I have been avoiding talking about breastfeeding, partly because it is such an emotive issue causing arguments as soon as you even open your mouth and partly because I didn't trust myself to write evenly on...well, such an emotive issue! But with National Breastfeeding Week just behind us, there's been a lot of chatter about the issue and I have a particular experience so I am going for it. Sorry for the length of this post.
My first baby was born last summer. I fully planned and looked forward to breastfeeding. After he was born, I thought he had latched on nice and quickly and had a little drink but it became apparent over the first day that he wasn't feeding. He wouldn't open his mouth at all to latch on. I was left alone for several hours after the birth and when I asked if it mattered that the baby just slept and didn't want to feed, I was told it was fine, he was tired from the birth and I should get some rest.
It wasn't fine. He didn't feed that day. He didn't feed within 24 hours. We spent most of the first night trying. I tried hand expressing to feed him with a syringe, but got very little colostrum out, even by colostrum standards. The second day was no better, he literally wouldn't open his mouth. Staff started to talk about formula top ups and as I wasn't producing colostrum, and he wasn't latching on I didn't have much choice. Feeding became syringes and cups of formula, interspersed with failed direct feeding sessions.
I can't now remember exactly when the expressing machine appeared, but it was probably day two or three. It didn't work, nor did the hand expressing. He wasn't even taking much of the formula. Day three saw us going home, the staff saying they'd let us go if we had an expressing machine. Now, looking back, I am shocked by that (I was desperate to go home and 'be normal' but I should not have gone, I know that now).
Home was no better. The baby didn't feed. My milk came in day four and I instantly became horribly engorged. Massive, rock hard, and very painful. Our hand expresser was useless. The midwife brought me an electric expresser on day five, but by that time my breasts were probably thinking there was no baby to feed.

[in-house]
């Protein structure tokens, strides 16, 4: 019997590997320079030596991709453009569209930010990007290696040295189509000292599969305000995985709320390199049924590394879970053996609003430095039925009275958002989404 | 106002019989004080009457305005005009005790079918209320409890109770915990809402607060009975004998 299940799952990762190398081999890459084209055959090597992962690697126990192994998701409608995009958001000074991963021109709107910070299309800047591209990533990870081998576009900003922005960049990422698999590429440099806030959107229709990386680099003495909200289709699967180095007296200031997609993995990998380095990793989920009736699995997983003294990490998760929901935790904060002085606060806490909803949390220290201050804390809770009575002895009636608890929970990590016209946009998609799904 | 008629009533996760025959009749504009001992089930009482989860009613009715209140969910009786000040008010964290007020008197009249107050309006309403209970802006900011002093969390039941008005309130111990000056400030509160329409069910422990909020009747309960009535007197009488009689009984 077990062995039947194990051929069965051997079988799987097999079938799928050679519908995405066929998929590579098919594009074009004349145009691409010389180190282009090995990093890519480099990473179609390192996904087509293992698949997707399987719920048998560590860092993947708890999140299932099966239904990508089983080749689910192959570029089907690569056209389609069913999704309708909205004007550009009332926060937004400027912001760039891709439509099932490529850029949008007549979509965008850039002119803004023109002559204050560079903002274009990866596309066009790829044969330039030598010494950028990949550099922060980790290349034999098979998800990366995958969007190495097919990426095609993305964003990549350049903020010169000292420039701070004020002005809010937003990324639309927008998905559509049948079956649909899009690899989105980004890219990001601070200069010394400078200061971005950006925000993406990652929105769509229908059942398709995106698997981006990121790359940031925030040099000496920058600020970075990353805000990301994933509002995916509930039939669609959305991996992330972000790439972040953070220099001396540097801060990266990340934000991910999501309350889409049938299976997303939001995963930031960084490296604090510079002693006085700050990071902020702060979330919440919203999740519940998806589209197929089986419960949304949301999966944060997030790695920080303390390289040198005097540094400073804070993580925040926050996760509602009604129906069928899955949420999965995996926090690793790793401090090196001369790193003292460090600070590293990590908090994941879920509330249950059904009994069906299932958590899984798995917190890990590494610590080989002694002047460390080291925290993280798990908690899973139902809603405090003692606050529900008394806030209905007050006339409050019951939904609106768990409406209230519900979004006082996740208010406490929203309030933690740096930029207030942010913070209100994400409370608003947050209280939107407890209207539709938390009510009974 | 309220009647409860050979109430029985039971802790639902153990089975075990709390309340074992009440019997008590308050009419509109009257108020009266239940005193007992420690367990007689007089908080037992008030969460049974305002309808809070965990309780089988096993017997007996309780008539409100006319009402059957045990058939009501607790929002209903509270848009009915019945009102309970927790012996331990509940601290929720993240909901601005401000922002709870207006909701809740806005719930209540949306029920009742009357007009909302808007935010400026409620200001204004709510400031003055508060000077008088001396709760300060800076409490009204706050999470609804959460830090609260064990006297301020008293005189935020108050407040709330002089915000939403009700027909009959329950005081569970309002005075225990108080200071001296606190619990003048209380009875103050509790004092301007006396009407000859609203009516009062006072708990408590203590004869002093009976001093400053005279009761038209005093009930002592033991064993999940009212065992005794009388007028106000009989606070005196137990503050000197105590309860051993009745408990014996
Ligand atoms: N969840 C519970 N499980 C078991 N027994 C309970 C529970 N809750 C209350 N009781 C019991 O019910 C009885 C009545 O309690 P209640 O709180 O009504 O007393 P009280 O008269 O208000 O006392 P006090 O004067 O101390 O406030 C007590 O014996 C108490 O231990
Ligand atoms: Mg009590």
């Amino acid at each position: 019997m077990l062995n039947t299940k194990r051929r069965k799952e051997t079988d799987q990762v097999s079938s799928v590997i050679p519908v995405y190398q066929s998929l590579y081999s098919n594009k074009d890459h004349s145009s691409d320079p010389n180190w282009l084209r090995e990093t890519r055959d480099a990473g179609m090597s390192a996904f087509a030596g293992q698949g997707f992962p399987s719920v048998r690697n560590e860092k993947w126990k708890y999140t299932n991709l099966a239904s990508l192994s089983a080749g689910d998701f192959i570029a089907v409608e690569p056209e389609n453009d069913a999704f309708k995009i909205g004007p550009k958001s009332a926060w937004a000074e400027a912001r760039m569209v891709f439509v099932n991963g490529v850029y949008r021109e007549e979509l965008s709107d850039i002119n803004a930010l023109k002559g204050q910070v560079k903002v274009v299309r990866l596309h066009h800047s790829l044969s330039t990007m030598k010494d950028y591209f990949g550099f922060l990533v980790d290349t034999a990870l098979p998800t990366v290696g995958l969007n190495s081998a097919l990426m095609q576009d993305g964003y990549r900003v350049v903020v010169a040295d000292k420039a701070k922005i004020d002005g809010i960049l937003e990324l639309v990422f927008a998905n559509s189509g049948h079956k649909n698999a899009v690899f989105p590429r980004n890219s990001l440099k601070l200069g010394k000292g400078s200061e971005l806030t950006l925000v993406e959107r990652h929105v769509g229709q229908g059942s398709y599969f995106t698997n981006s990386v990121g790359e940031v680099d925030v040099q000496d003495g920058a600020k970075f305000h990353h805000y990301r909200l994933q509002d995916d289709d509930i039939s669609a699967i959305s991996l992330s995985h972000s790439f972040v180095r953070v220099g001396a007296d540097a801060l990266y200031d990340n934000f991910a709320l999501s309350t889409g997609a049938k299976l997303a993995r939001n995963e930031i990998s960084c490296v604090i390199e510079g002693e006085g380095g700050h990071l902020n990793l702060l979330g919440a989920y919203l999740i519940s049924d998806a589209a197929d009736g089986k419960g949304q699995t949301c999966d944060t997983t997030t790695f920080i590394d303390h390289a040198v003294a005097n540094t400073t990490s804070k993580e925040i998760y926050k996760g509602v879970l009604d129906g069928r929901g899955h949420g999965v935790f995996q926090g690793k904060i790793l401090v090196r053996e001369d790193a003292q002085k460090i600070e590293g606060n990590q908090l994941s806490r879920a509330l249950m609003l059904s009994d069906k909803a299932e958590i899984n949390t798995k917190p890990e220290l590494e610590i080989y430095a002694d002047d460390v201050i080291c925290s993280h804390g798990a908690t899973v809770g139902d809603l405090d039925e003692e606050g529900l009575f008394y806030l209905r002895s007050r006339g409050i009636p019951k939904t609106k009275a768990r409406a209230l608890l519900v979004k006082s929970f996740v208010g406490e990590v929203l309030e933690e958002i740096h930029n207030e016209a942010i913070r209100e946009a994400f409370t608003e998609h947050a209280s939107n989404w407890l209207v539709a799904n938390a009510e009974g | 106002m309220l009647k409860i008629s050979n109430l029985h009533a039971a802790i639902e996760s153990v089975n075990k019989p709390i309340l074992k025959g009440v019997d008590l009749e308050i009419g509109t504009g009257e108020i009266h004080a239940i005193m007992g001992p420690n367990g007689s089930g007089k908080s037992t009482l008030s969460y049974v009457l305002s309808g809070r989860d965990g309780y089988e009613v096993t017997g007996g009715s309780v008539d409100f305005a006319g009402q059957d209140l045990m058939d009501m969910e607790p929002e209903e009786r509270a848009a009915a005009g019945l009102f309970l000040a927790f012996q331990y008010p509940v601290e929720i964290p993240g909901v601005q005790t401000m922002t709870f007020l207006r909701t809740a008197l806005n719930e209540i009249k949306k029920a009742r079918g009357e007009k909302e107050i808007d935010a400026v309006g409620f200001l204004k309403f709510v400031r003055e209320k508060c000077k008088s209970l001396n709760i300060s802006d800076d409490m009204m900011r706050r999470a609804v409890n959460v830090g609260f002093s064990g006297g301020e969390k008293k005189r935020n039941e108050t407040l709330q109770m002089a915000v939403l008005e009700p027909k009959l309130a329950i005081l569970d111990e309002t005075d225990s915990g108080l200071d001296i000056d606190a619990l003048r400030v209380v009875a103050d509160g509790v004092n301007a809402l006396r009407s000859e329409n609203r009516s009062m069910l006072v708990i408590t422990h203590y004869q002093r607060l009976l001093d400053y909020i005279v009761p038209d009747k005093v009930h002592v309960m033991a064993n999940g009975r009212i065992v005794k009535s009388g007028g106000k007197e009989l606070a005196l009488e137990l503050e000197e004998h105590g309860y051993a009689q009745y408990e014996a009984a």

Feeding attempts were awful. The midwives spent hours with us each day which was great of them, but the comments of 'we really need to get this baby feeding now' did not help. I wanted to scream at them that my every moment was about trying to get the baby to feed and how could they not think that? Occasionally he would get some kind of latch and get a bit of milk, but if it lasted a couple of minutes that was it. The advice seemed to change each day and rocketed between not topping up at all to motivate him to feed from me, to topping up if he seemed hungry still after trying the breastfeed and everything in between.
Feeding attempts were also excruciating. We never once got the latch right. I had cracked, torn and black nipples. Painful just doesn't come close. Lansinoh cream was helpful but nothing could solve how to let the nipple heal while still trying to feed.
He also didn't open his bowels after day four, everyone told me it was because he wasn't eating. And of course he lost weight. As each day came with no change, I would ring the midwife helpline and they would send someone out. I felt like a burden, a failure, and I was scared. I was getting virtually no milk with the expressing machine, so I had to top up with formula which I hated.
On day ten I had a joint visit from the midwife and the health visitor. I reported the baby seemed to have fed a little better that morning, but he weighed in at 10% less than his birth weight. They said technically he should go to hospital but they would just persevere with what we were trying at home so we'd wait a bit longer and see how it went. It went badly. He went downhill that day, lethargic and finally throwing up green bile. It was enough. That night we were back in hospital and the following day transferred to Cardiff Children's Hospital.
At eleven days old my baby had emergency surgery for Mal-Rotation of the Small bowel. His bowel wasn't fixed properly and had twisted 180 degrees, shutting down the oxygen supply to his bowels and closing his digestive system. No appetite to make him feed, the little bit of food backing up through his closed off system into his stomach, and finally coming up in the vomit. The surgery went fine, he was very lucky and his bright blue oxygen starved bowels pinked up by the time they had finished so he didn't have any bowels removed.